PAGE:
Presentation on theme: "An Introduction to Studying Expression Data Through RNA-seq"— Presentation transcript:
1An Introduction to Studying Expression Data Through RNA-seq By Jason Van Houten
2Outline Why do we study RNA? What is RNA-seq? Issues with RNA quality Brief overview on how to make RNA-seq librariesChoices to make (depth, paired-end, cost, strand specificity, ect…)Examples
3Before we start… Please ask questions!! If I’m not clear or have a comment, don’t be afraid to stop me.There is more than one right way to do this type of analysisWhat I present is only a variationI am not the expert! I am always learning new things as well so if you have a thought or opinion don’t be afraid to chime in as well
4Gene Expression The Central Dogma Each level can tell us something differentGIVE CREDIT
5Why Study RNA over DNA? Functional studies Genome may be constant but an experimental condition has a pronounced effect on gene expressione.g. Drug treated vs. untreated cell linee.g. Wild type versus knock out miceSome molecular features can only be observed at the RNA levelAlternative isoforms, fusion transcripts, RNA editingPredicting transcript sequence from genome sequence is difficultAlternative splicing, RNA editing, etc.EDIT!!! NOT MY WORDS!!
6Why Study RNA over DNA?Interpreting mutations that do not have an obvious effect on protein sequence‘Regulatory’ mutations that affect what mRNA isoform is expressed and how muche.g. splice sites, promoters, exonic/intronic splicing motifs, etc.Prioritizing protein coding somatic mutations (often heterozygous)If the gene is not expressed, a mutation in that gene would be less interestingIf the gene is expressed but only from the wild type allele, this might suggest loss-of-function (haploinsufficiency)If the mutant allele itself is expressed, this might suggest a candidate drug targetEDIT!!! NOT MY WORDS!!
7What is RNA-seq Whole Transcriptome Shotgun Sequencing High-throughput sequencing of cDNA to gain information about that samples RNA content.“Transcription Snap-shot”Know the expression levels of every gene in the genome at that particular point in time.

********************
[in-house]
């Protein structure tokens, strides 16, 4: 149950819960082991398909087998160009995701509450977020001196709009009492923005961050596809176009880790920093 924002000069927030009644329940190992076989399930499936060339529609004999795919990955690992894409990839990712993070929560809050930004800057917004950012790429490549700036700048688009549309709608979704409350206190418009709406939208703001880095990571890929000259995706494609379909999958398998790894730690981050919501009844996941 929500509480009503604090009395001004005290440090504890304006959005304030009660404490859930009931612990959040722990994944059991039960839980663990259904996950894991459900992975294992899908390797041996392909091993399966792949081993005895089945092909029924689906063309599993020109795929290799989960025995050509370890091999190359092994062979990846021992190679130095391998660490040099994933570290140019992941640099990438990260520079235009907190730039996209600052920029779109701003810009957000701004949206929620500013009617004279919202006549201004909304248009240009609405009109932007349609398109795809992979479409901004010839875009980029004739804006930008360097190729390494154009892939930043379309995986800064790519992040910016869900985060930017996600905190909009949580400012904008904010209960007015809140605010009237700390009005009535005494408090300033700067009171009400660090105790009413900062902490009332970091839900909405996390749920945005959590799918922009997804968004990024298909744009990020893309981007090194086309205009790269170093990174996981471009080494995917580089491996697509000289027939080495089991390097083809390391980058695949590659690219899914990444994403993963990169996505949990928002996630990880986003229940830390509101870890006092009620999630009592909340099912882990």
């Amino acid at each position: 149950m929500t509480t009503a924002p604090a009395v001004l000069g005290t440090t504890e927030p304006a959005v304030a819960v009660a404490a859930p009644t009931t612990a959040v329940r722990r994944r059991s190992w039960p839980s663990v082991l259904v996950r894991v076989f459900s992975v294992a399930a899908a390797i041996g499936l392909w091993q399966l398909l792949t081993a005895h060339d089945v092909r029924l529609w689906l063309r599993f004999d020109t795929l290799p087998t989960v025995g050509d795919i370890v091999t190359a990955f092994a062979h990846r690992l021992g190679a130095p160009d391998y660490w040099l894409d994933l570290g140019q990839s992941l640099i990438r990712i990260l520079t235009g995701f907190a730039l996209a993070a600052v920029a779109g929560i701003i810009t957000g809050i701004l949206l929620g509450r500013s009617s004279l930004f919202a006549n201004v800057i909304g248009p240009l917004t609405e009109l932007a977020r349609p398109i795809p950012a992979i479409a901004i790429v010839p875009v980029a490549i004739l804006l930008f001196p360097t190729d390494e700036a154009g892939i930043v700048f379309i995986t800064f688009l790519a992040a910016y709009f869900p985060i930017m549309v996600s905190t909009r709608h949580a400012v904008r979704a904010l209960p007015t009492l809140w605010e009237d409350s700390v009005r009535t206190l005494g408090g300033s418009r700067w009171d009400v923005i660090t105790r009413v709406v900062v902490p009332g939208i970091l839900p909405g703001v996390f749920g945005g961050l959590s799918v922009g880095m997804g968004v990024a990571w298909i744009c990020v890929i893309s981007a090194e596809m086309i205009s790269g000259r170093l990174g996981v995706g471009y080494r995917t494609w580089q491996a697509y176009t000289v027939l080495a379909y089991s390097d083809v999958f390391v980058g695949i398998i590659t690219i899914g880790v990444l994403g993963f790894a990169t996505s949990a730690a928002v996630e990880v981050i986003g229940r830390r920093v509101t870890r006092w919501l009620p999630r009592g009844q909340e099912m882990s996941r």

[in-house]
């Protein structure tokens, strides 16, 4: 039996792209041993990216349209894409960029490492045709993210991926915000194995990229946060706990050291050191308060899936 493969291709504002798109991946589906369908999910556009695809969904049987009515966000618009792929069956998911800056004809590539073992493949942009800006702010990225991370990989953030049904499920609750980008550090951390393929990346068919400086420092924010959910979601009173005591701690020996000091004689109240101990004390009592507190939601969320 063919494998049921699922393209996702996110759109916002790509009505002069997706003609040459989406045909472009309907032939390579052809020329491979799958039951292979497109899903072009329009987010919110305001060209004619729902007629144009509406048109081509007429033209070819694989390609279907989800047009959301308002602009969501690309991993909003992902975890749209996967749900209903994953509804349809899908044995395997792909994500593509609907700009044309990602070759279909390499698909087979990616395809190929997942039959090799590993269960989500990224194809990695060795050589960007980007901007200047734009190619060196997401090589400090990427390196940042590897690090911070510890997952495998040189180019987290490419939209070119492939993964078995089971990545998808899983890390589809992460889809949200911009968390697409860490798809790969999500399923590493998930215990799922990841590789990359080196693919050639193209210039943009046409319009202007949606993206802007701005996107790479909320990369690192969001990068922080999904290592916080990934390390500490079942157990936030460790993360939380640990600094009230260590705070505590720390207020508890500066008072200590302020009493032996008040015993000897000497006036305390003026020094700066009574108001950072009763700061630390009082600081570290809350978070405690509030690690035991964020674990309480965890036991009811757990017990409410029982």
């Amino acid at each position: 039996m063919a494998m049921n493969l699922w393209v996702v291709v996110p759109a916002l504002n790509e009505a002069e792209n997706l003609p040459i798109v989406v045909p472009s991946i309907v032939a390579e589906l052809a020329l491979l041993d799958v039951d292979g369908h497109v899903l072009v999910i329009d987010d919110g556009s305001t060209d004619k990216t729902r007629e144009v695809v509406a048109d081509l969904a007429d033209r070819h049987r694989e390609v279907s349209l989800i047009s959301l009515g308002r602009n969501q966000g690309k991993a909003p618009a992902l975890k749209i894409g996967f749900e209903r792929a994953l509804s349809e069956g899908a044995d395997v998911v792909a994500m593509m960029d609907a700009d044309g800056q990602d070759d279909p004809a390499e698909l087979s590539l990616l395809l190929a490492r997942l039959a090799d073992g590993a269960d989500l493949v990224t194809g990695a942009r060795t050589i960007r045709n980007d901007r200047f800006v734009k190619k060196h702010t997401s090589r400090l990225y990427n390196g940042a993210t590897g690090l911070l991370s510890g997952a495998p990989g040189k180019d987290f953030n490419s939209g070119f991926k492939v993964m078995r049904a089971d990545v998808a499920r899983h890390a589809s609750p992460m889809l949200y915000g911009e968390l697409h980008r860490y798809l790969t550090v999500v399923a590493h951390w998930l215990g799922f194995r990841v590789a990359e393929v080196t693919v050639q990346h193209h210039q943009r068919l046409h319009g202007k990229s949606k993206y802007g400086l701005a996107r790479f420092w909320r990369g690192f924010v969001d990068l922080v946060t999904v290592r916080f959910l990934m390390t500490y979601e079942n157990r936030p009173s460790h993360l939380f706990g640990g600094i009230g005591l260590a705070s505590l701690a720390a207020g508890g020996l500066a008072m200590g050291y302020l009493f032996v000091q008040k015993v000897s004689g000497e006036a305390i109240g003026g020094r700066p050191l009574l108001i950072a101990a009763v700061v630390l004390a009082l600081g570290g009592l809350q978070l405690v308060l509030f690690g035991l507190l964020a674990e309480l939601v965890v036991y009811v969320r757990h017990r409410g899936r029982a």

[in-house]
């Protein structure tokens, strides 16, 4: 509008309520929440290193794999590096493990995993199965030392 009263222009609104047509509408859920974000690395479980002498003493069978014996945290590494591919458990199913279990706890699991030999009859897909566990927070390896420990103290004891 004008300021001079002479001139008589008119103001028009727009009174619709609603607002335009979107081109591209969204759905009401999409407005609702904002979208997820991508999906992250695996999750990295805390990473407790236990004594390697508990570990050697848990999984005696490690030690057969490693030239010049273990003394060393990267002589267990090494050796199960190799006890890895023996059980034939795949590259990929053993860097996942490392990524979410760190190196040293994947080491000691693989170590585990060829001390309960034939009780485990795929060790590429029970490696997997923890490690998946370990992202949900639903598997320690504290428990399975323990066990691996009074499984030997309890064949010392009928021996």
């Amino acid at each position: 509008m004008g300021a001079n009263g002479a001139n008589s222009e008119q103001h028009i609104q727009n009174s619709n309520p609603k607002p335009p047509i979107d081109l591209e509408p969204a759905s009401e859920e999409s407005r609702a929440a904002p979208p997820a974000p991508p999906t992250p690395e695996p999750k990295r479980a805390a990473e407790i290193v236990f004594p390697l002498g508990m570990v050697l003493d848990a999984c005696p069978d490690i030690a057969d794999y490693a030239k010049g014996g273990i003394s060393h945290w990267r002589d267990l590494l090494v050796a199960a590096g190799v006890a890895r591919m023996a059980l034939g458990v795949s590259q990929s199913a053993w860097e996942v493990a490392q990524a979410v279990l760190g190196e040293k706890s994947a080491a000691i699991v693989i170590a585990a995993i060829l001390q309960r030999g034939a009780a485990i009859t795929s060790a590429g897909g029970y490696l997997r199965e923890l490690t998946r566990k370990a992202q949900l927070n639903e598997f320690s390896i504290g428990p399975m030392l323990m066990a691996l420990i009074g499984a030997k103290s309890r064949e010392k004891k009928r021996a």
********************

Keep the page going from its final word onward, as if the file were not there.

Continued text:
8What is Next Gen Seq? Video! Briefly discusses library prep and how sequencing works
9We start by asking a question Condition 1(normal colon)Condition 2(colon tumor)
10We start by asking a question Condition 1(normal colon)Condition 2(colon tumor)What genes are turned on or off during these conditions?What about whole gene pathways?Change of expression of one gene effect the expression of many
11RNA sequencing Overview Fragment,generate cDNA, add adapters, size select, PCR amplifyIsolate RNAsSamples of interestCondition 1(normal colon)Condition 2(colon tumor)Sequence endsMap to genome, transcriptome, and predicted exon junctionsEDIT and Give Credit100s of millions of paired reads10s of billions bases of sequenceDownstream analysis
12Challenges of Studying RNA RNAs consist of small exons that may be separated by large intronsMapping reads to genome is challengingThe relative abundance of RNAs vary wildly105 – 107 orders of magnitudeSince RNA sequencing works by random sampling, a small fraction of highly expressed genes may consume the majority of readsRibosomal and mitochondrial genesRNAs come in a wide range of sizesSmall RNAs must be captured separatelyPolyA selection of large RNAs may result in 3’ end biasRNA is fragile compared to DNA (easily degraded)